MILWAUKEE — New technology is helping the Milwaukee Police Department (MPD) make dramatic improvements in 911 call answer times, but police data shows it’s taking longer, on average, for officers to respond to calls for service.
Every 911 call placed in the City of Milwaukee is answered at police District 3 on the north-side. More than a year after a new 911 system was put into place, employees are answering calls much quicker and leaving far fewer callers on hold.
Inside MPD’s 911 communications center, dozens of workers called "telecommunicators" are assigned to one important duty. They answer a staggering number of 911 calls each day. MPD data shows about 50,000 911 calls are made each month.
Captain Michele Haywood knows the stakes often couldn’t be higher on the other end of the line.
“It could be a matter of life and death,” she said.
911 systems were originally designed for landlines, but now that a majority of people use cell phones, police departments across the country are upgrading to what’s called Next Generation 911 technology. The system Milwaukee purchased in the spring of 2021 immediately brings a cell phone caller’s location up on a telecommunicator’s computer.
Captain Haywood says it allows telecommunicators to spend less time taking down information from callers. Ultimately, it’s supposed to shave off critical seconds in officer response times.
“They get more accurate information, especially as it pertains to the cell phone towers and the caller’s information of where they’re possibly located at to get them the service that they need quicker,” she said.
The National Emergency Number Association sets standards for police departments to meet. The main criteria is 95 percent of 911 calls “should” be answered within 20 seconds.
MPD data shows that was met just 66 percent of the time last July. Records show MPD has gradually made progress as it adjusts to the new system. In February, 90 percent of calls were answered within that time frame.
“We have two distinct roles here,” Captain Haywood said.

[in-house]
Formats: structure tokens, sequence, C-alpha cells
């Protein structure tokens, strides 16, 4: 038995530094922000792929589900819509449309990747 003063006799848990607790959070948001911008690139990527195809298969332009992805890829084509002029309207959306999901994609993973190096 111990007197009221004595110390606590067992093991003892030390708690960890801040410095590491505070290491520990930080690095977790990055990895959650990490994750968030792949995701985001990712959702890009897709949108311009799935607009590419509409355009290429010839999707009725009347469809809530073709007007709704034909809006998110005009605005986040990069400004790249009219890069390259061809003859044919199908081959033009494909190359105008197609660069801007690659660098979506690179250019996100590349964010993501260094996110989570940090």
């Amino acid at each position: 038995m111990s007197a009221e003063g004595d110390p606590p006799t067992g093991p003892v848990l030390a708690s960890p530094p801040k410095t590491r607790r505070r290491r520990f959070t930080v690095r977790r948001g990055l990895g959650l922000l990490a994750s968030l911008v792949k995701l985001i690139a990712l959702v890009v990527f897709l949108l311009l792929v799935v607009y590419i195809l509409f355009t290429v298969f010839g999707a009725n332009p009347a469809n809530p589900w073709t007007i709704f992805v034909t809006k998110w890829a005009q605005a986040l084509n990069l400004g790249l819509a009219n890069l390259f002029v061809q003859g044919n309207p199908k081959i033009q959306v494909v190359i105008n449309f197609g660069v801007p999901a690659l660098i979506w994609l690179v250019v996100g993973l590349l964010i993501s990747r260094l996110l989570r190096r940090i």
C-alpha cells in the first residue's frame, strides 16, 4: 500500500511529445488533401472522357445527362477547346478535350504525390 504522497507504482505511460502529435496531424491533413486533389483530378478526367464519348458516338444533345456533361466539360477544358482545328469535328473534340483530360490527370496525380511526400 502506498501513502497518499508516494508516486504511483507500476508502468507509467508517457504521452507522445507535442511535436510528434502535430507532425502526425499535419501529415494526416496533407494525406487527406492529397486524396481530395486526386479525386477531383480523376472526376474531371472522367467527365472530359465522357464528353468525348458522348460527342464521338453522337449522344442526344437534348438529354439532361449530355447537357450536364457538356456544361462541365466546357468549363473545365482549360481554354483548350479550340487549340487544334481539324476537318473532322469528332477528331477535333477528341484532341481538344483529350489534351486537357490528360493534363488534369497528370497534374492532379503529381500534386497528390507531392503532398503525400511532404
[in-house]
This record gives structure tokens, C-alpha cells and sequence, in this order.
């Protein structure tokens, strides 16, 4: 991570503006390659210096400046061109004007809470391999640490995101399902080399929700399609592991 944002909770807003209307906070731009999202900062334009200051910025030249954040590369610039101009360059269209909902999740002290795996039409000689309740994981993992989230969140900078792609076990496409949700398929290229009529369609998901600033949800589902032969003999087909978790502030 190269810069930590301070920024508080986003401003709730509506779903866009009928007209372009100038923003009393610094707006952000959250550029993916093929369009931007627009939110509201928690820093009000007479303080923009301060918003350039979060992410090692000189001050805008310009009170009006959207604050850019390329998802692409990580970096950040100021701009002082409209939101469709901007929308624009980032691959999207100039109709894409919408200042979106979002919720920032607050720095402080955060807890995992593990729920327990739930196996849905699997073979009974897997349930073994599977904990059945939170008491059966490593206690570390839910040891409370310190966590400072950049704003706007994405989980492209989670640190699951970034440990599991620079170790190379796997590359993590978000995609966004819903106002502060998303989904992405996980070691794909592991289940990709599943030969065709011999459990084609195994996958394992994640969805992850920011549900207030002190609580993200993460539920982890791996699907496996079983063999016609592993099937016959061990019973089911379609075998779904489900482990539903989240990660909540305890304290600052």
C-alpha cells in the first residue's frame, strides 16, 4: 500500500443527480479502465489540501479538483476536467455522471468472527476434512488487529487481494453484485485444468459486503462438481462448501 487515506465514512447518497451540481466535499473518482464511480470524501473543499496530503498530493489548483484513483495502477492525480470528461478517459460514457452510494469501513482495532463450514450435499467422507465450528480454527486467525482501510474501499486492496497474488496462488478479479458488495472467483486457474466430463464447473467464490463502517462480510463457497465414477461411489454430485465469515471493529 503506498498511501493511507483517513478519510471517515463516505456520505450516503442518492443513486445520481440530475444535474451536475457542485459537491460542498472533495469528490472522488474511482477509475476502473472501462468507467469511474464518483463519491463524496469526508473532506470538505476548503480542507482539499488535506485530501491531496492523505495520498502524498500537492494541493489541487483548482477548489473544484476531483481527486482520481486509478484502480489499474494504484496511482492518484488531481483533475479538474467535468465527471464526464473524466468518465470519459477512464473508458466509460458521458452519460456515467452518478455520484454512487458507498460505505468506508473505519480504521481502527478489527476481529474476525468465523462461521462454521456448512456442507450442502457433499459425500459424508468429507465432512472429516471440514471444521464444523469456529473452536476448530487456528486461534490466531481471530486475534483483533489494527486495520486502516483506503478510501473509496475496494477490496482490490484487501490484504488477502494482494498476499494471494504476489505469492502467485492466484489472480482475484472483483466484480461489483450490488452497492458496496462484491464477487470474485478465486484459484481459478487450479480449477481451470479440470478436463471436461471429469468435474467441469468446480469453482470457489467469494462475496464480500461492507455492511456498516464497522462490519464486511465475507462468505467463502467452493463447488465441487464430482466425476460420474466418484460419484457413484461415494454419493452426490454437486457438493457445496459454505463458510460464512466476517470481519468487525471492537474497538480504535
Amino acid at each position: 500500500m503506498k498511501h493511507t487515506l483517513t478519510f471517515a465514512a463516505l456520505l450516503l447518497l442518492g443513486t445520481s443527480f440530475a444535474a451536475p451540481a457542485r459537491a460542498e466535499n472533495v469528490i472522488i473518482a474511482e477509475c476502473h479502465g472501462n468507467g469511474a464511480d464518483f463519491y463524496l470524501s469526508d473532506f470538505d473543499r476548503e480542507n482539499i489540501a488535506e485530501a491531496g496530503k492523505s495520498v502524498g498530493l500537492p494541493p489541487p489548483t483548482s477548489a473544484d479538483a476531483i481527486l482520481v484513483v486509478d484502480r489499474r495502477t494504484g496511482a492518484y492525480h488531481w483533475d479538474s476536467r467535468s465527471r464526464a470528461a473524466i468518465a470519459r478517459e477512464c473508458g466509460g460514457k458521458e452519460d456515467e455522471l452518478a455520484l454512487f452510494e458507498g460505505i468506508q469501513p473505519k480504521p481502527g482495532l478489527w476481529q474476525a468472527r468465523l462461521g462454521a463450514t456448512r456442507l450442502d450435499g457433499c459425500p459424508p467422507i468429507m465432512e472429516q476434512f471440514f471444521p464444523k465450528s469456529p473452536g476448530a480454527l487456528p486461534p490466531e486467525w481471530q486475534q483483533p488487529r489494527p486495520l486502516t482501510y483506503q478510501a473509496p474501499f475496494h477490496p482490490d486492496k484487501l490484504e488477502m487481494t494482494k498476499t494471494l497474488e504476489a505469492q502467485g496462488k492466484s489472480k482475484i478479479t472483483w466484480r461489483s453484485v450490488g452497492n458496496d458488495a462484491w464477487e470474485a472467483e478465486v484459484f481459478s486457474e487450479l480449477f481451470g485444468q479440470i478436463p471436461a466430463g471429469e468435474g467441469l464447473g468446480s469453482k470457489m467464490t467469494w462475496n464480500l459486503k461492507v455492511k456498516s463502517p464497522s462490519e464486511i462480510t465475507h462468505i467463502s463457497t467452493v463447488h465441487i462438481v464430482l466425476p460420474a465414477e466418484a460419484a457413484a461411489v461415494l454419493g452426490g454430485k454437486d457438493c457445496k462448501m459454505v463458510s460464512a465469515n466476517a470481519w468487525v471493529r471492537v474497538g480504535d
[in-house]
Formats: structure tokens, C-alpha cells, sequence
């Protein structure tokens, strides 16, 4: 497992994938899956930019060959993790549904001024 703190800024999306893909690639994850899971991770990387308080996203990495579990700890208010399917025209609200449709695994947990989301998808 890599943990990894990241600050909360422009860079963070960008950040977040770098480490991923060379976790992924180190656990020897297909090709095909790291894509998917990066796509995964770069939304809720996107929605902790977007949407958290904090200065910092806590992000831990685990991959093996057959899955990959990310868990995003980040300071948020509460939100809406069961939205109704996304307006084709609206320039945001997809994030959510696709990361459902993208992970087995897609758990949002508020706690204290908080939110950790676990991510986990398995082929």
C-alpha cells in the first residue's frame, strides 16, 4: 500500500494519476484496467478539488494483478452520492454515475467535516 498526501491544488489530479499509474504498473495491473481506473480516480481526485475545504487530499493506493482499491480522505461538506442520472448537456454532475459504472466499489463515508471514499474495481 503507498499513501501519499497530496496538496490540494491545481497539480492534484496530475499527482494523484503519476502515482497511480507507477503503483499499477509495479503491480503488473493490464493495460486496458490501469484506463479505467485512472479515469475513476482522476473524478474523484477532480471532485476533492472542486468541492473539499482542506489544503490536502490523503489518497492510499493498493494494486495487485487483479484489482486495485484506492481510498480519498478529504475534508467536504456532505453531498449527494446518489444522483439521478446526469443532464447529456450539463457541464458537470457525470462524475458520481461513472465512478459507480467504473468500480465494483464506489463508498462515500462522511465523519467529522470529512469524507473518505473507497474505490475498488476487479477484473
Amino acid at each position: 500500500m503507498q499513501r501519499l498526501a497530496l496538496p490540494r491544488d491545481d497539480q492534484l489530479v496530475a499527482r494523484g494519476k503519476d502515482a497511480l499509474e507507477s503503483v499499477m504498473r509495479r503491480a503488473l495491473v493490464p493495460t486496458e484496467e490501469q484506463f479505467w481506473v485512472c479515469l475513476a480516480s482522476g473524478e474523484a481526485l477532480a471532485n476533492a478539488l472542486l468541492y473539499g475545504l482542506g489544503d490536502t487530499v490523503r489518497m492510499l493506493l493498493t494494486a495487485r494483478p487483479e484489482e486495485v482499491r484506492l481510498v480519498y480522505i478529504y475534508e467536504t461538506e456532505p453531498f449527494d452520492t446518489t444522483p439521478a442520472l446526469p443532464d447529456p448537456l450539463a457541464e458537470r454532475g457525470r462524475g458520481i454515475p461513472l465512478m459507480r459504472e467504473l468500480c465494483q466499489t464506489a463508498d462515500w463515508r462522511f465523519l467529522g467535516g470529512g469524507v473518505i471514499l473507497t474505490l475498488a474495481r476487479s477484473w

Captain Haywood says once the telecommunicators gather information directly from 911 callers, it’s entered into a system that immediately goes to dispatchers who talk to officers at the nearest police district.
However, new MPD data shows it’s taking officers 70 seconds longer on average to respond to those calls for service than it did last year when 911 call answer times weren’t as quick.
“Obviously, we have had members leaving the department through attrition and we have had to replace them so at times there are less staff on the floor, so that has an effect on it,” Captain Haywood explained.
Police say the average on-scene response for a 911 call takes 18 minutes and 21 seconds this year in Milwaukee. The highest priority calls, which include critical incidents, take an average of 4 minutes and 44 seconds for officers to arrive. Captain Haywood says the next priority category includes life threatening incidents. Data shows those are taking roughly 10 minutes and 32 seconds for police to make it on-scene.
“We’re doing everything that we can,” Captain Haywood said. “Obviously, we are making sure as far as the telecommunicators and the dispatchers here are getting the calls out in a timely manner and we’re also monitoring the calls for service, not only just for one particular district but citywide.”
MPD says it isn’t just fewer sworn officers creating a delay in response times. The department says an increase in crime and demands for police services is also a big factor.